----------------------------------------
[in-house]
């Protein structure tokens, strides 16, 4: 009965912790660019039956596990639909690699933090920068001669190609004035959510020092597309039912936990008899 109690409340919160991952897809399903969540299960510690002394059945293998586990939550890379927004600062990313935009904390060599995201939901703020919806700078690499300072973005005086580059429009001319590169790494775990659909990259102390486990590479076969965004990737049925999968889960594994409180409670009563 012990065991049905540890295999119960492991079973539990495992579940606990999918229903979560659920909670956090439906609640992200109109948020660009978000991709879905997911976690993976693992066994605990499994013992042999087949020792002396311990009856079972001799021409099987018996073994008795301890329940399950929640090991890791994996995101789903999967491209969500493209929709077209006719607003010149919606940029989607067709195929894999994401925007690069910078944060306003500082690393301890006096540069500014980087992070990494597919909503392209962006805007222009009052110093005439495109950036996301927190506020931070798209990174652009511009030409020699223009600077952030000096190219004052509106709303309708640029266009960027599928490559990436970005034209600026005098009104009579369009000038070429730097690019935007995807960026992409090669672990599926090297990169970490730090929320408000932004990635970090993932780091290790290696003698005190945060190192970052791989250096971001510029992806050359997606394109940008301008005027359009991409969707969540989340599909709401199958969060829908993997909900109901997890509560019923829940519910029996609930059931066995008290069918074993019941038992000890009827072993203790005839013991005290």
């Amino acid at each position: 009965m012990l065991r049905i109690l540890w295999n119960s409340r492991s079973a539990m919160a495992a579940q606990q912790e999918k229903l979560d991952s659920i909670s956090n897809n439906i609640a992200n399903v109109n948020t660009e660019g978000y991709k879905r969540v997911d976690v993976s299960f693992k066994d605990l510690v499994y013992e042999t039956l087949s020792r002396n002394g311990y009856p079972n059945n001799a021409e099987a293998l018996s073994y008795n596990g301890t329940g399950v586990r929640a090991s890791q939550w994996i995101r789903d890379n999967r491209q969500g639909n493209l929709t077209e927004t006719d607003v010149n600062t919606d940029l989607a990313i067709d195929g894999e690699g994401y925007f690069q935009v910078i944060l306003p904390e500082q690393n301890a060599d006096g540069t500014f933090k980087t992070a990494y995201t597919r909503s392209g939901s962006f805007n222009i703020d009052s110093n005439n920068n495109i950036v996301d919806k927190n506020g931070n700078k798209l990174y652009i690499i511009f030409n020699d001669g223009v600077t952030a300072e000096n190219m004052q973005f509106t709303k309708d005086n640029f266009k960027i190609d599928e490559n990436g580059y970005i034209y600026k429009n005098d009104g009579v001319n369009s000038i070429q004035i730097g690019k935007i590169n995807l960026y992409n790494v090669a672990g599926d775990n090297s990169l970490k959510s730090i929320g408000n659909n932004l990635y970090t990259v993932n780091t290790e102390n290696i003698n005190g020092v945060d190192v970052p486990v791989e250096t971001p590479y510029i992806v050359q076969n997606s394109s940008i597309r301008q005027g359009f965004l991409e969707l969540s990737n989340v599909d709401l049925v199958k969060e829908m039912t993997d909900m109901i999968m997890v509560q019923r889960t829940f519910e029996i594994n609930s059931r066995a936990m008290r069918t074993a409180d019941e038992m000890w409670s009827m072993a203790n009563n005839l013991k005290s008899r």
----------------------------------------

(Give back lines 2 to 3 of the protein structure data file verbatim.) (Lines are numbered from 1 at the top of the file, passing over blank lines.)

């Protein structure tokens, strides 16, 4: 009965912790660019039956596990639909690699933090920068001669190609004035959510020092597309039912936990008899 109690409340919160991952897809399903969540299960510690002394059945293998586990939550890379927004600062990313935009904390060599995201939901703020919806700078690499300072973005005086580059429009001319590169790494775990659909990259102390486990590479076969965004990737049925999968889960594994409180409670009563 012990065991049905540890295999119960492991079973539990495992579940606990999918229903979560659920909670956090439906609640992200109109948020660009978000991709879905997911976690993976693992066994605990499994013992042999087949020792002396311990009856079972001799021409099987018996073994008795301890329940399950929640090991890791994996995101789903999967491209969500493209929709077209006719607003010149919606940029989607067709195929894999994401925007690069910078944060306003500082690393301890006096540069500014980087992070990494597919909503392209962006805007222009009052110093005439495109950036996301927190506020931070798209990174652009511009030409020699223009600077952030000096190219004052509106709303309708640029266009960027599928490559990436970005034209600026005098009104009579369009000038070429730097690019935007995807960026992409090669672990599926090297990169970490730090929320408000932004990635970090993932780091290790290696003698005190945060190192970052791989250096971001510029992806050359997606394109940008301008005027359009991409969707969540989340599909709401199958969060829908993997909900109901997890509560019923829940519910029996609930059931066995008290069918074993019941038992000890009827072993203790005839013991005290």
């Amino acid at each position: 009965m012990l065991r049905i109690l540890w295999n119960s409340r492991s079973a539990m919160a495992a579940q606990q912790e999918k229903l979560d991952s659920i909670s956090n897809n439906i609640a992200n399903v109109n948020t660009e660019g978000y991709k879905r969540v997911d976690v993976s299960f693992k066994d605990l510690v499994y013992e042999t039956l087949s020792r002396n002394g311990y009856p079972n059945n001799a021409e099987a293998l018996s073994y008795n596990g301890t329940g399950v586990r929640a090991s890791q939550w994996i995101r789903d890379n999967r491209q969500g639909n493209l929709t077209e927004t006719d607003v010149n600062t919606d940029l989607a990313i067709d195929g894999e690699g994401y925007f690069q935009v910078i944060l306003p904390e500082q690393n301890a060599d006096g540069t500014f933090k980087t992070a990494y995201t597919r909503s392209g939901s962006f805007n222009i703020d009052s110093n005439n920068n495109i950036v996301d919806k927190n506020g931070n700078k798209l990174y652009i690499i511009f030409n020699d001669g223009v600077t952030a300072e000096n190219m004052q973005f509106t709303k309708d005086n640029f266009k960027i190609d599928e490559n990436g580059y970005i034209y600026k429009n005098d009104g009579v001319n369009s000038i070429q004035i730097g690019k935007i590169n995807l960026y992409n790494v090669a672990g599926d775990n090297s990169l970490k959510s730090i929320g408000n659909n932004l990635y970090t990259v993932n780091t290790e102390n290696i003698n005190g020092v945060d190192v970052p486990v791989e250096t971001p590479y510029i992806v050359q076969n997606s394109s940008i597309r301008q005027g359009f965004l991409e969707l969540s990737n989340v599909d709401l049925v199958k969060e829908m039912t993997d909900m109901i999968m997890v509560q019923r889960t829940f519910e029996i594994n609930s059931r066995a936990m008290r069918t074993a409180d019941e038992m000890w409670s009827m072993a203790n009563n005839l013991k005290s008899r």